March 19: This post has been updated.

Alan Greenspan, former chairman of the Federal Reserve, will be presenting a 48-page paper to the Brookings Institution tomorrow. For years considered "The Maestro" of our economic system, Greenspan acknowledges in his paper that the Fed "did little" to address the systemic risks of banks that were growing increasingly complex, but he doubts that the recession could have been prevented.

I've pulled out a few choice excerpts. (If you want to read the full paper, we've put it in our handy document viewer.) 

On why the Fed and other regulators didn't pop the credit bubble:

Why did the 2007 bubble reach century-rare euphoria? The answer, I believe, lies with the dot-com bubble that burst with very little footprint on global GDP, and in the U.S., the mildest recession in the post-World War II period. And indeed the previous U.S. recession (1990-1991) was the second most shallow. Coupled with the fact that the 1987 stock market crash left no visible impact on GDP, it led the Federal Reserve and many a sophisticated investor to believe that future contractions would also prove no worse than a typical post-war recession.

Did they know what was coming? He says no -- they could "identify" bubbles, but they could not "effectively time the onset of crisis."

The current crisis has demonstrated that neither bank regulators, nor anyone else, can consistently and accurately forecast whether, for example, subprime mortgages will turn toxic, or to what degree, or whether a particular tranche of a collateralized debt obligation will default, or even if the financial system as a whole will seize up. A large fraction of such difficult forecasts will invariably be proved wrong. Regulators can readily identify underpriced risk and the existence of bubbles, but most importantly they cannot, except by happenstance, effectively time the onset of crisis. This should not come as a surprise.

And then he says that the Fed had the capacity to crack down on the bubble, but it would've compromised economic growth:

To be sure, central banks have the capacity to break the back of any prospective cash flow that supports bubbly asset prices, but almost surely at the cost of a severe contraction of economic output, with indeterminate consequences.

Could the crisis have been prevented? Greenspan says he doubts it.

Could the breakdown that so devastated global financial markets have been prevented? Given inappropriately low financial intermediary capital (i.e. excessive leverage) and two decades of virtual unrelenting prosperity, low inflation, and low long-term interest rates, I very much doubt it.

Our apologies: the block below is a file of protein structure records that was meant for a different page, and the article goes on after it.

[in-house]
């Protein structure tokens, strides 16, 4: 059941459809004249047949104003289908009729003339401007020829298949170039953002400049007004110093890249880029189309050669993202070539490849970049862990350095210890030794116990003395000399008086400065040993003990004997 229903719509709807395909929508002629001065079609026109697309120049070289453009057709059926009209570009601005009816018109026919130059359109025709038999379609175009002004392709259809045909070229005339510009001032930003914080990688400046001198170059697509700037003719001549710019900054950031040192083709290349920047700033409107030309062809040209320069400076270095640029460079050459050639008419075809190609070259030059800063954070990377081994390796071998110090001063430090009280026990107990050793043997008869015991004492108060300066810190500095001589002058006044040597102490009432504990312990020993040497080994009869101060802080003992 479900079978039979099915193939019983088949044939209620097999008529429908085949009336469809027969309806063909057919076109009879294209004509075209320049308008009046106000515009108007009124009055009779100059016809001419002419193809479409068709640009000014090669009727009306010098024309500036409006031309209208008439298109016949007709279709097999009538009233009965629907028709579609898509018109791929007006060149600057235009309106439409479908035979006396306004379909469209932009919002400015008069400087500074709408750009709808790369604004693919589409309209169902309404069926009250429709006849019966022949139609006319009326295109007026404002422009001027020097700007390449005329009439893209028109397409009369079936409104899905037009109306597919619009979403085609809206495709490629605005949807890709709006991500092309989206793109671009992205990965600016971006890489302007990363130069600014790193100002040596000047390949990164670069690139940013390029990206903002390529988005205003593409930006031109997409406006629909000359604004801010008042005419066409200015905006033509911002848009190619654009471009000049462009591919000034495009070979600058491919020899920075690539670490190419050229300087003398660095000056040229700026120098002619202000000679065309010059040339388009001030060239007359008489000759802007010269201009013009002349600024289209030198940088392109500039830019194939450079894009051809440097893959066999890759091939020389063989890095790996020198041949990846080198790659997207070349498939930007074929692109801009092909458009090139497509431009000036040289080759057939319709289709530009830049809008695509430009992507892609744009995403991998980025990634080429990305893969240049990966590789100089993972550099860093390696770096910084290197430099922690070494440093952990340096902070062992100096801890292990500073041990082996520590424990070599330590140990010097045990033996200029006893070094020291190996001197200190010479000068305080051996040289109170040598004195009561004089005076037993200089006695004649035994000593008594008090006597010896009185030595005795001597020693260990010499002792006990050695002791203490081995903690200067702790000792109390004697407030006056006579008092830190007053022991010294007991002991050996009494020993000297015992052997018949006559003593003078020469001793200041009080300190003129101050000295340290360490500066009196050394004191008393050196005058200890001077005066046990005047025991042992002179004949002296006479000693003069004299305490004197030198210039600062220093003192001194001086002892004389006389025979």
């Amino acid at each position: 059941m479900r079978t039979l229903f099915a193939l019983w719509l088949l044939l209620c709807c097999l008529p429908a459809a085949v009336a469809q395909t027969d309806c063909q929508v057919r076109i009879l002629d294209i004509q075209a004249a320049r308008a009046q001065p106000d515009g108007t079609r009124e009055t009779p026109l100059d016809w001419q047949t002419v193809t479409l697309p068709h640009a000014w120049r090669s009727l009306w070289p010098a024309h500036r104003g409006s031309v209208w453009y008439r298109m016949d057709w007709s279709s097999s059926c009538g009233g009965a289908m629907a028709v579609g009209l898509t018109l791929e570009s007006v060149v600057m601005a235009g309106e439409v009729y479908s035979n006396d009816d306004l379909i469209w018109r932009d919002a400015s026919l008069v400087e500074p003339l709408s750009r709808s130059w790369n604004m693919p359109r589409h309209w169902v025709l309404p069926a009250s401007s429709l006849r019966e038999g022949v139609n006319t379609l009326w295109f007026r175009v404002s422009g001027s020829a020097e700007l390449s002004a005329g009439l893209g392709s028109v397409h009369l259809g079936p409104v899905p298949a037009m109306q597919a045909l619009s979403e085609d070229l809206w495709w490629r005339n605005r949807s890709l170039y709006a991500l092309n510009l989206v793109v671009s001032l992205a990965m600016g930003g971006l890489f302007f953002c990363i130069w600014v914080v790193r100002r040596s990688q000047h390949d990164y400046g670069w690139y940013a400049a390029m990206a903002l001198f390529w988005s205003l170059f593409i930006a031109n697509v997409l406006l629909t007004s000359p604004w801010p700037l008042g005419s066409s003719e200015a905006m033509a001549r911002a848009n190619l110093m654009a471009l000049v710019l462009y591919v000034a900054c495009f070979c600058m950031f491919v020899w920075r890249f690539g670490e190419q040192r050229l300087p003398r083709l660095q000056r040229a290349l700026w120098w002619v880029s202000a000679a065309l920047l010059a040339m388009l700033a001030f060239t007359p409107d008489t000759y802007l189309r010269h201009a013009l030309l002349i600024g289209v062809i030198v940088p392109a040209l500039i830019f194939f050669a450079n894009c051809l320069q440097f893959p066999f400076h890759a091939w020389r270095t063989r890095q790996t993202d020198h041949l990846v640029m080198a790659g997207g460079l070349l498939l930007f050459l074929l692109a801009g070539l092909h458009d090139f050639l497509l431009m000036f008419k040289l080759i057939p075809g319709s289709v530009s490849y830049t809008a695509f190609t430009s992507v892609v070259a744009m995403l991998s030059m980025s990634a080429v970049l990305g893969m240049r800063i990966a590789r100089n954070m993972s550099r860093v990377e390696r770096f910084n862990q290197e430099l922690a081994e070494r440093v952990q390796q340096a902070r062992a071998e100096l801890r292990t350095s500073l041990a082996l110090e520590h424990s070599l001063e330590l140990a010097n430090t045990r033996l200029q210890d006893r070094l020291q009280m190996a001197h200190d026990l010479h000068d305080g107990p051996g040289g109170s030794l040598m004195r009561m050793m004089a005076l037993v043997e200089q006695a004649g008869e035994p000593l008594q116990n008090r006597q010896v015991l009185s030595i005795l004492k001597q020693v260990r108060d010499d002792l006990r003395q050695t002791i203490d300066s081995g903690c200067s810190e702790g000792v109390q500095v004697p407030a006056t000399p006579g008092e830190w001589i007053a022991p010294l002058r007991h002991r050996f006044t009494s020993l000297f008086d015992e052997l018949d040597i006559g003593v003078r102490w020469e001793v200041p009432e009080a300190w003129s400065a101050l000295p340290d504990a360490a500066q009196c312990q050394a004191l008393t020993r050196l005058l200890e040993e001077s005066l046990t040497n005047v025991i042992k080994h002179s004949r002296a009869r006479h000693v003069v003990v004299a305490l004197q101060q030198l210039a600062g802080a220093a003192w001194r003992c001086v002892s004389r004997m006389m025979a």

And his suggested regulatory solutions?

(1) increased regulatory capital and liquidity requirements on banks and
(2) significant increases in collateral requirements for globally traded financial products, irrespective of the financial institutions making the trades.

Greenspan also mentions a number of "less important" reforms. They include preventing financial institutions from forming complex structures for the purpose of avoiding higher taxes, as well as requiring "living wills" from financial institutions indicating how they can be liquidated with minimal economic impact. He warns, however, that "the notion of an effective 'systemic regulator' as part of a regulatory reform package is ill-advised. The current sad state of economic forecasting should give governments pause on the issue. Standard models, other than those that are heavily add-factored, could not anticipate the current crisis, let alone its depth."

It's particularly interesting reading this now, because on my morning commute to work, I've been making my way through economist Dean Baker's book, False Profits, in which he basically argues against many of these same points. Baker is co-director of the liberal Center for Economic and Policy Research. 

"In this financial crisis story, the crisis is talked about as if it were a rare and highly unlikely event -- a black swan -- rather than one that could be predicted with absolute certainty, even if the timing and exact course of events could not be known," writes Baker. Compare that to Greenspan's "standard models ... could not anticipate the current crisis," and I believe you have what is called a contradiction.

One thing Baker and Greenspan do agree on is this -- we don't need more "systemic regulators." The irony is that they agree on this for completely different reasons. Greenspan suggests that a systemic regulator wouldn't have been able to forecast the crisis either. And Baker writes that we don't need one because we already have one: "The problem was not that we lacked a systemic risk regulator but that we had one that failed catastrophically at its job," and that regulator, according to Baker, was the Federal Reserve Board.

Greenspan chaired the Fed from 1987 to 2006. While in 2008, he acknowledged he had been wrong about the self-correcting power of free markets, he has maintained that the Fed did not cause the housing bubble. His presentation tomorrow will continue in that vein, arguing that regulators knew of the bubble and had the power to rein it in, but could not have predicted the timing of the crisis, and ultimately could not have prevented the crisis.

I'm sure Baker will have a field day with that.

Update: This post has been updated to include a few of Greenspan's more minor reform suggestions.